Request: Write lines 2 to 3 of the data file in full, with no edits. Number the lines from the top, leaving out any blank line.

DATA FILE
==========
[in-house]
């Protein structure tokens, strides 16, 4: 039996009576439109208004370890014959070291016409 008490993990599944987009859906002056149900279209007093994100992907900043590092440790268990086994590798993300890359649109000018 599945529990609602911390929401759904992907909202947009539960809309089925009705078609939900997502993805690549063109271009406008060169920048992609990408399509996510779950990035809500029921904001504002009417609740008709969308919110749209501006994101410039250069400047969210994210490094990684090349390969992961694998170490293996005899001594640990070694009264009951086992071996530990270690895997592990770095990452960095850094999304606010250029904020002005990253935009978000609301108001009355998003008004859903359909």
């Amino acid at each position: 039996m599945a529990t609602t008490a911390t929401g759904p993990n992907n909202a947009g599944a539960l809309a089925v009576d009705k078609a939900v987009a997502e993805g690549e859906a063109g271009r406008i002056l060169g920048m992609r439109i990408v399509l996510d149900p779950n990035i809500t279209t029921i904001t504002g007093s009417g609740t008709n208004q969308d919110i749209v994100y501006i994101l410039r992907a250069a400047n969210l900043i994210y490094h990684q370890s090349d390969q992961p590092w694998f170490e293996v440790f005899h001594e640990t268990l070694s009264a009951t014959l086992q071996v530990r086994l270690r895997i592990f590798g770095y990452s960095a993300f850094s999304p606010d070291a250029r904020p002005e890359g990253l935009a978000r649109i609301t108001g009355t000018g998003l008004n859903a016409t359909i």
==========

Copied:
């Protein structure tokens, strides 16, 4: 039996009576439109208004370890014959070291016409 008490993990599944987009859906002056149900279209007093994100992907900043590092440790268990086994590798993300890359649109000018 599945529990609602911390929401759904992907909202947009539960809309089925009705078609939900997502993805690549063109271009406008060169920048992609990408399509996510779950990035809500029921904001504002009417609740008709969308919110749209501006994101410039250069400047969210994210490094990684090349390969992961694998170490293996005899001594640990070694009264009951086992071996530990270690895997592990770095990452960095850094999304606010250029904020002005990253935009978000609301108001009355998003008004859903359909």
């Amino acid at each position: 039996m599945a529990t609602t008490a911390t929401g759904p993990n992907n909202a947009g599944a539960l809309a089925v009576d009705k078609a939900v987009a997502e993805g690549e859906a063109g271009r406008i002056l060169g920048m992609r439109i990408v399509l996510d149900p779950n990035i809500t279209t029921i904001t504002g007093s009417g609740t008709n208004q969308d919110i749209v994100y501006i994101l410039r992907a250069a400047n969210l900043i994210y490094h990684q370890s090349d390969q992961p590092w694998f170490e293996v440790f005899h001594e640990t268990l070694s009264a009951t014959l086992q071996v530990r086994l270690r895997i592990f590798g770095y990452s960095a993300f850094s999304p606010d070291a250029r904020p002005e890359g990253l935009a978000r649109i609301t108001g009355t000018g998003l008004n859903a016409t359909i």